Anyone whose experience of Iranian cinema is limited to social realism and the lyrical allegories of Abbas Kiarostami and Asghar Farhadi may be dismissed Homen Sayedi’s Shocked by World War III , Iran is officially shortlisted for this year’s Best International Feature Film Oscar. The film, which premiered in Venice and won the Horizon Sidebar’s Best Picture award, is a hybrid of genres: part social drama, part thriller, and part absurd film industry satire. Mohsen Tanabandeh was named Best Actor in Horizon Venice for his portrayal of Shakib, who lost his wife and son in a horrific earthquake years ago and is still deeply saddened. Traumatized, and found a part-time pick-up job in World War I II Movie. When the film’s star suffers a heart attack, the director asks Shakib to step in and play Adolf Hitler. Things appear to be improving for Shakib, but another tragedy will soon find him in trouble. Director Seyyedi speaks to THR about his feelings for the protagonist and the challenge of balancing comedy and tragedy.
The comic absurdity at the center of the film – the worker is Chosen as the idea of playing Adolf Hitler in a Persian version of the Holocaust movie – setting 2022 World War III Apart from most Iranian movie moments, this tends to be strictly realistic drama.
Is this movie a reaction to any specific event in Iran?
I really worked hard to make this movie come from the bottom of my heart, From the heart, but naturally when you come from a country like Iran, you always try to choose to be on the side of the people. Many filmmakers in Iran are on the side of the people. I am no exception. I try to be inspired by events happening around us, like the state of the economy, the way my father and mother dealt with the difficulty of making ends meet. This inspiration leads me to tell the stories I want to make.
I know it is difficult for directors in Iran to speak openly about the conditions there. But has the filmmaking process in Iran changed under the new government?
Well, this is nothing new. In the previous administration, I was banned from working. But I think the idea that there is some sort of war between [the directors and] the government is pointless and unnecessary. Cinema is powerful, and it has shown it has the ability to thrive. I’ve seen things like this in the past, banning filmmakers and such. I think it will sort itself out eventually. But I can only really speak for myself. This [ban] could happen to me and I would find myself one of those people struggling to pay the bills. We were lucky to be able to make this film without any government support – the money came from private investors and a private streaming platform in Iran.
What do you think of your main character, Shakib, played by Mohsen Tanabandeh? He looks ridiculous and miserable at times, and then, later, almost a monster.
I don’t think he’s a monster. I think he’s someone who, when we first meet him, has come to terms with what life has done to him. He lost his home and family in the earthquake, and he really didn’t think about anything. But later, because of filming, he got a chance to live in a good house and got this girlfriend who was like a surrogate wife. There was talk of maybe having a baby with her. Suddenly he realized he could have those things again. When that was taken away from him, [that] was him becoming like a madman doing horrible things.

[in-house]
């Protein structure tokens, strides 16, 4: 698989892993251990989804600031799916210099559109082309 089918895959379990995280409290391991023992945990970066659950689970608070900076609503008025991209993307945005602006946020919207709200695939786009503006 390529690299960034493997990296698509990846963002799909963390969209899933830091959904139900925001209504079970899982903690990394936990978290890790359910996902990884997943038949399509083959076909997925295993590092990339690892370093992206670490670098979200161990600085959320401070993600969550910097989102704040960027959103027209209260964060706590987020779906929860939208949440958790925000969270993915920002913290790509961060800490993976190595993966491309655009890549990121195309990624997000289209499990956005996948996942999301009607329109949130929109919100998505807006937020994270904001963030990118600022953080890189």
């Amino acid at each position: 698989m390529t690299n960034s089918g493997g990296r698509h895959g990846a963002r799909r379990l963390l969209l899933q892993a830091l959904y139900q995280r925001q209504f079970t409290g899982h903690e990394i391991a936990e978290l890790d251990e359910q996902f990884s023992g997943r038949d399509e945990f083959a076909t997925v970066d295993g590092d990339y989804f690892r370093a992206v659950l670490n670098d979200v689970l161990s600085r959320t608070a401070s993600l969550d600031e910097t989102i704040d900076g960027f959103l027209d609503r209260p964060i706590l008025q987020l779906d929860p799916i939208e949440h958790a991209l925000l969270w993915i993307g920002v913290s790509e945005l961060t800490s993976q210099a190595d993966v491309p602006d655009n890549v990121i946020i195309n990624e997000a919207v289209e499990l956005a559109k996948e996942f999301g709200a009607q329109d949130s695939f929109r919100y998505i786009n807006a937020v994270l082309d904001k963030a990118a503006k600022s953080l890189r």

You could almost say hope was what killed him.
No, I wouldn’t say that. That’s not the message of the movie. Instead, I believe hope keeps you alive. But what kills hope is the environment. His situation took away that hope. But it’s still the hope that keeps people alive. This is something that I believe in deep down.
The film-in-a-film, this World War II story, Shakib plays an almost Chaplin-like Hitler, adding to the absurdity of what is a really, really tragic story. Is it difficult to maintain this balance?
I set myself some red lines while making it. I don’t want my film to be a film about the style of behind-the-scenes production of this ridiculous film. But when we show the cinematic elements in this movie, I want the artificiality to really stand out. I tried to show how ridiculous the movies in this movie are. The director who made it was an old man who thought he was doing a real, sombre portrayal of World War II and the Holocaust. He didn’t realize that he was actually making an incredible picture. His first assistant director’s woman knew, she saw what was happening. She kept pointing out how fake and stupid everything was. Even one of the extras pointed out how clumsy and funny the movie was. It’s going to be a really bad movie – definitely not what the director envisioned.
It’s a very thin line for me, and it’s kind of scary, because there are events in the movie, like the gas chamber scene, that are scary. That’s not something you can laugh about. But making it scary also serves the story of our movie better.
What do you hope international audiences get from this film?